Should read some of the stuff meant for a gentler audience at some point.

The Dispatcher by John Scalzi, narrated by Zachary Quinto
I keep trying Scalzi, and I keep not liking his writing. I think it's time to admit are differences and go separate ways. Probably still read his blog.

I'm fine with the high concept set up, sure, whatever, but if something like that existed, there is no way literally everyone on earth wouldn't know all the graphic details, because holy shit people coming back form the dead! So having the main character explaining to everyone, including a cop? Super awkward, especially when he seemed to know all the legal implications and the cop hadn't even heard of them. The cop seemed pretty bad at her job and unaware of what was going on, so the mc had to do basically everything.

I figure out who did it and why miles before the protagonist did, as well, which didn't help. And while it had black and latino leads, it failed the Bachdel test. I'm not sure why the entire Dispatcher profession was male, either.

At least this one was free. Two stars because I like ZQ's voice, and the poor man was trying so hard.

A Stranger in Olondria by Sofia Samatar, narrated by Josh Hurley
I enjoyed this much more on audiobook than I would have as a paper book, I think. I suspect I would have gotten bored and wandered off pretty early in, and spent far too much time looking things up in the dictionary. As it stands, I enjoyed (for the most part) listening to the overly-elaborate language flow over me, and enjoyed the story when it happened to occur.

It was not a fast-paced book, but I enjoyed the setting, and the religious conflict that the narrator inadvertently ended up in the middle of was interesting, if slightly depressing. I found the ghost character almost entirely unsympathetic, which was fine, she didn't have to be likeable, but the narrator mooning over her half the book was a bit much given how horrible she was to everyone, by her own admission. On the other hand, the narrator was at end-of-Gulliver's-Travels levels of detached from reality at that point.

The frequent tangents into local mythology/folk lore/poetry were better than such thing often are, although the whole story did sound very samey, instead of a plethora of voices as one would expect from that. King James translation of what was actually going on, maybe; the narrator never could resist a ten-cent word. Having different narrators, or even one for the story sections would have helped.

Not sure if I'll read the next one. It took me long enough to get through this.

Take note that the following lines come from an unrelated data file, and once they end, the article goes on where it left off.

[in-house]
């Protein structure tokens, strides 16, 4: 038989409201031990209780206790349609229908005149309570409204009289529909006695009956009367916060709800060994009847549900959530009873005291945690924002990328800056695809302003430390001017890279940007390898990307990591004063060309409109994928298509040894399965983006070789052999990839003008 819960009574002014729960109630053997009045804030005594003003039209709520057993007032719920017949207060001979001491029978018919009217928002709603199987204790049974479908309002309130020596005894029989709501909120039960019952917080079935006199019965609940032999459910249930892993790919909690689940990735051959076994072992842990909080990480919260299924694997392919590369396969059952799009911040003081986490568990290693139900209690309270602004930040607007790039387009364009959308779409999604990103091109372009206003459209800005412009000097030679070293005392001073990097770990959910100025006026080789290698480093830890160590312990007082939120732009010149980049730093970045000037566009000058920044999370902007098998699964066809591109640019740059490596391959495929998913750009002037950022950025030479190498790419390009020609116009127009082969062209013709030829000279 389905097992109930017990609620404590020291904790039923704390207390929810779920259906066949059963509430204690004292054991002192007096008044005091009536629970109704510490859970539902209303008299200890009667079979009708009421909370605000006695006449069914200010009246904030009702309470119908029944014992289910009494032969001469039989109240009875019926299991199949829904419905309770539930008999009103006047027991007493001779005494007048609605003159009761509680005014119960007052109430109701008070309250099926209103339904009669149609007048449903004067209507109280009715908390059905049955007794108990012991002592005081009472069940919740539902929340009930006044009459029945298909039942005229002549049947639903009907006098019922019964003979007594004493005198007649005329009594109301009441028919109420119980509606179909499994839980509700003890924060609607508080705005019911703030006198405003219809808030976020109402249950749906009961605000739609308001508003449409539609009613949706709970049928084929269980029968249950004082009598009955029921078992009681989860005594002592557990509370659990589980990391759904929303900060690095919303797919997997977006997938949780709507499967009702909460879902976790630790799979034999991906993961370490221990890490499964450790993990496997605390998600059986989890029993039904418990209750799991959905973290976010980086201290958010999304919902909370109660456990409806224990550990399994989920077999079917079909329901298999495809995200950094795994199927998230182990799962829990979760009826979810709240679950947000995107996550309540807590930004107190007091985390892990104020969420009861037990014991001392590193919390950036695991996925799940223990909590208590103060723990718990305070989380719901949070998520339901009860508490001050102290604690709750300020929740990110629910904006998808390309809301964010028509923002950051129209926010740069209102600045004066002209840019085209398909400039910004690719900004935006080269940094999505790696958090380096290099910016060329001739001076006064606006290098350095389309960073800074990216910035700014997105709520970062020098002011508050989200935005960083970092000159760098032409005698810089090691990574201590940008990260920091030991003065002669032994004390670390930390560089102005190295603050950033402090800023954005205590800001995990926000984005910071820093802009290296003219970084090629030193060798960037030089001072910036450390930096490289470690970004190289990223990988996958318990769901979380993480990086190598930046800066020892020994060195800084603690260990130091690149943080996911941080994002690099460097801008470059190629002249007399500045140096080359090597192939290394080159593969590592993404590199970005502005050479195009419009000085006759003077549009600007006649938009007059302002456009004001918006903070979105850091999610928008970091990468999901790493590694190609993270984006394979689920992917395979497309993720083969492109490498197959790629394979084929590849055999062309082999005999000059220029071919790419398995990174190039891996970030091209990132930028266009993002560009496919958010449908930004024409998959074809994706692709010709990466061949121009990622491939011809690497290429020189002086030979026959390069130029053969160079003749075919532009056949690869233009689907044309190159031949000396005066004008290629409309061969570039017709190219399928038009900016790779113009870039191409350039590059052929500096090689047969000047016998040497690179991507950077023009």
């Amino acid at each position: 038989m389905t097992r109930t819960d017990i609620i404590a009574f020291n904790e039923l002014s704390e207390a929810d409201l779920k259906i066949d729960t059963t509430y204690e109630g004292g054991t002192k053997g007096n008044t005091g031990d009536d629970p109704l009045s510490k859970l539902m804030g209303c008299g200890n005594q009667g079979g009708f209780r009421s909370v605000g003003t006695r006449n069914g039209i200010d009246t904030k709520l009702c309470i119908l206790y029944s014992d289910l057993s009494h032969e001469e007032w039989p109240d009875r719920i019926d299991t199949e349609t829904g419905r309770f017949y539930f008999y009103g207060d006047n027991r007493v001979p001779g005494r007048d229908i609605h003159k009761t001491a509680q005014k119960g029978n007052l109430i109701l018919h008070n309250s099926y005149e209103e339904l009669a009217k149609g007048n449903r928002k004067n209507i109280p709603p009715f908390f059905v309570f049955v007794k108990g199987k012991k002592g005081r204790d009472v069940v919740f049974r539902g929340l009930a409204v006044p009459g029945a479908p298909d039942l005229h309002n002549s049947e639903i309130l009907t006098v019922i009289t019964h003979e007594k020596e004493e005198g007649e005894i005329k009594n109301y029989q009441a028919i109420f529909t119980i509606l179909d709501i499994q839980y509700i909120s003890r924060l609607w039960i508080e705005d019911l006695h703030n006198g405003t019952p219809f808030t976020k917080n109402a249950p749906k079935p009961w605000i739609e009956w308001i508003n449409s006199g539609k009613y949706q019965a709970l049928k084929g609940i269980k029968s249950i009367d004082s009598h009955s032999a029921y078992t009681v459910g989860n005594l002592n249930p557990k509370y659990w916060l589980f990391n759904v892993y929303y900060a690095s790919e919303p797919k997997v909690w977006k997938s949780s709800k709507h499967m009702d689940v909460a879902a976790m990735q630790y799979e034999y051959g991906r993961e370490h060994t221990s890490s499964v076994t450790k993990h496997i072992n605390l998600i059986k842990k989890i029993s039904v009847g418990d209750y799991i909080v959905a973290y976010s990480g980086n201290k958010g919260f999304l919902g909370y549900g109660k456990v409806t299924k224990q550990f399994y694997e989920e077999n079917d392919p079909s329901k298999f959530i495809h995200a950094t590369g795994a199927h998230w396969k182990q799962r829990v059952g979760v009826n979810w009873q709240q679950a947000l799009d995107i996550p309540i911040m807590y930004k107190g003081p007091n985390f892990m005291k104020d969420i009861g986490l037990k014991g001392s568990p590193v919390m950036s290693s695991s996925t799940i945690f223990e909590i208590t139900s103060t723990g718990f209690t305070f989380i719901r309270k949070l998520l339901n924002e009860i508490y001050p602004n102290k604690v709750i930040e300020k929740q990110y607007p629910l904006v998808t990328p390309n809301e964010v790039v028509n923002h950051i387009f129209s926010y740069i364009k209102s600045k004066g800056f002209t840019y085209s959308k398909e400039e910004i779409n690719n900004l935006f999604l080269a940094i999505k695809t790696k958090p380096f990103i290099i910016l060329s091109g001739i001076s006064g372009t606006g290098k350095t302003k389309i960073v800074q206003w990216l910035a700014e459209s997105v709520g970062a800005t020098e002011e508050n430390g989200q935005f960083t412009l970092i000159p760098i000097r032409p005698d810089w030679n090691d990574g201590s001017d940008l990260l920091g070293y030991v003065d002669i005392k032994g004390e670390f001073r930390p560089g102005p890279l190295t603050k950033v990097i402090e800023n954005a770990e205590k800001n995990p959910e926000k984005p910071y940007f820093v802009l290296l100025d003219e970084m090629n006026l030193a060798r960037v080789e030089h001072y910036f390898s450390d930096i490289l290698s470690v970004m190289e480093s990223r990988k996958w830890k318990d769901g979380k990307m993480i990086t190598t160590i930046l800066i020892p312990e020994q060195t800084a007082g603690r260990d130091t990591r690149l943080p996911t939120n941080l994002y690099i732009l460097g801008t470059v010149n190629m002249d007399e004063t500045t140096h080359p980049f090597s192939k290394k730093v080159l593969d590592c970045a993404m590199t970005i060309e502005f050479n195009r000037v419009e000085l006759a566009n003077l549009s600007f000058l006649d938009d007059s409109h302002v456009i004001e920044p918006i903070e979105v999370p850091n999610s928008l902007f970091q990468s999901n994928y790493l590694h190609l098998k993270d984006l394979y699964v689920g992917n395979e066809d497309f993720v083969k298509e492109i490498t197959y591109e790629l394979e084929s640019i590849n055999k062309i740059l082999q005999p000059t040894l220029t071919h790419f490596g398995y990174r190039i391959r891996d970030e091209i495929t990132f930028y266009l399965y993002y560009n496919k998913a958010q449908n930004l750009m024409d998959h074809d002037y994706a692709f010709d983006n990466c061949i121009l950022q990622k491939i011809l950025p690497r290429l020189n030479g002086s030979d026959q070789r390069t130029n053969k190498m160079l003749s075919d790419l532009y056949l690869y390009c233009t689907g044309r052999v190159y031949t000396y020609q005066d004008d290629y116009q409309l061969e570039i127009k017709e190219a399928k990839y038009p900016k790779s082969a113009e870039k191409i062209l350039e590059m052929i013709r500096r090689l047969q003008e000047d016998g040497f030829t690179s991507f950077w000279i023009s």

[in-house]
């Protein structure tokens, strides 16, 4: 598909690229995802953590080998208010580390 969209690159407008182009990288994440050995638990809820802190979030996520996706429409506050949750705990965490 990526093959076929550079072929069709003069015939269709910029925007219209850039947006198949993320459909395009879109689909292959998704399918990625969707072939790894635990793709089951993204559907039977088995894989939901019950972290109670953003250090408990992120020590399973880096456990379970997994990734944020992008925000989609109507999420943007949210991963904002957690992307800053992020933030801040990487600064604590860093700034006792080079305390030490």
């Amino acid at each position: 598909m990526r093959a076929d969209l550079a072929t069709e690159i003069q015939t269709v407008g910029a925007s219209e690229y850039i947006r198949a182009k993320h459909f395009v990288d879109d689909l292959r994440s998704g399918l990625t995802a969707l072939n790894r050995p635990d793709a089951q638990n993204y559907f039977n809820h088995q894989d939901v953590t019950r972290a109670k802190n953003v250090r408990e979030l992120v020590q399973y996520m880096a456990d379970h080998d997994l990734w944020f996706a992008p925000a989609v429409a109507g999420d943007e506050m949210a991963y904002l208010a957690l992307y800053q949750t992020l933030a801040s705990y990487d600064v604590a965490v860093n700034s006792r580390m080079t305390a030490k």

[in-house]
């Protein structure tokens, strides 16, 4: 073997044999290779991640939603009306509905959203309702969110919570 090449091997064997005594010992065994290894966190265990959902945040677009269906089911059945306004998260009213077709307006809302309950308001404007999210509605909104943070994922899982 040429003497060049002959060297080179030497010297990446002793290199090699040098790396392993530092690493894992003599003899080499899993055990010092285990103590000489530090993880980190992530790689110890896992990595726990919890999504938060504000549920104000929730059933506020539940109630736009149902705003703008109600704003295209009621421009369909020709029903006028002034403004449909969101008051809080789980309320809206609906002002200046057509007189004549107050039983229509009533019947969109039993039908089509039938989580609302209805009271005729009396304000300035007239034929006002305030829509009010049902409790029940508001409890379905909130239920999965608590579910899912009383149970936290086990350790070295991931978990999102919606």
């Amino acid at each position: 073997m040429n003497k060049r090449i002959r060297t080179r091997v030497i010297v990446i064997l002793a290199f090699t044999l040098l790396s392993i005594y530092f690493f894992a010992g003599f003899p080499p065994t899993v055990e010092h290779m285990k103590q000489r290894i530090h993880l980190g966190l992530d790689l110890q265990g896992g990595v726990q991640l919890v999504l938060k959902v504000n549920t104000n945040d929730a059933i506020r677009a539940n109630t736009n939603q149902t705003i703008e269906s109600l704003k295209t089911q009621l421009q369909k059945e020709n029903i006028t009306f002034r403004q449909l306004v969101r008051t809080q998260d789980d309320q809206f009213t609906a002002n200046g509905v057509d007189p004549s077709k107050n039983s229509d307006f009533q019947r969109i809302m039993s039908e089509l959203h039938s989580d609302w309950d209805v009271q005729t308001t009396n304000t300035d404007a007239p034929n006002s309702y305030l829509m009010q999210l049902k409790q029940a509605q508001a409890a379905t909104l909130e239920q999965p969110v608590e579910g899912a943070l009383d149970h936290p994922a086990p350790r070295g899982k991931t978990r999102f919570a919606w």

The Riddle-Master of Hed (Riddle-Master #1) by Patricia A. McKillip, narrated by Simon Prebble
Fabulous book. I miss high fantasy that dgaf about how magic worked, or what the rules were, and just fell into mythology like a watercolour painting of fog. The characters are drawn so clearly and beautifully, and it's impossible not to feel with Morgon as he's wrenched away from the life he wants and given one impossible choice after another. It's also a middle ages(ish) secondary world fantasy that is full of women in just about every role.

Loved the narrator. Hell of a cliffhanger ending though.

Heir of Sea and Fire (Riddle-Master #2) by Patricia A. McKillip, narrated by Fiona Walsh
Even better than the first one, with a tighter plot and a second look at a lot of minor characters from the first story. I love that it was the adventure of the off-page fiancée from the first book, one of the warrior princesses, and the previous main character's little sister. The book again had a fabulous voice, though slightly different from the first, and taking a different perspective on the same characters we'd already met. I still love the sort of water colour tarot deck feeling of the mythology, where a character can turn into a crow basically because he does that, and the armies of the dead are bargained with over a fire.

I also loved the very Taran Wanderer for grown ups feeling of trying to find ones self, and honing magic and skill to service your existing identity, rather than letting them control who you are. I loved how the story was about our heroine finding herself, but also about her finding the old hero of the last book, and bringing him back, through sea and fire.

The narrator of this book was also good, but I wish she and the last guy had put their heads together, as they pronounced most of the proper nouns slightly differently (calling the land of Hed Head or Heed, for example). I wish I'd found this series sooner.

Hidden Figures: The American Dream and the Untold Story of the Black Women Mathematicians Who Helped Win the Space Race by Margot Lee Shetterly
Very interesting, and certainly better than Rise of the Rocket Girls, both in terms of prose and organisation. I liked how it incorporated the politics of the Space Age and the Civil Rights Era with the women's lives. It made a good choice of picking four women and sticking with them through a relatively brief period (WWII up through the Mercury Program, basically), rather than trying to cover dozens over decades. It adds some wonderful depth to other Space Age books, and I hope to see these women mentioned more often from now on.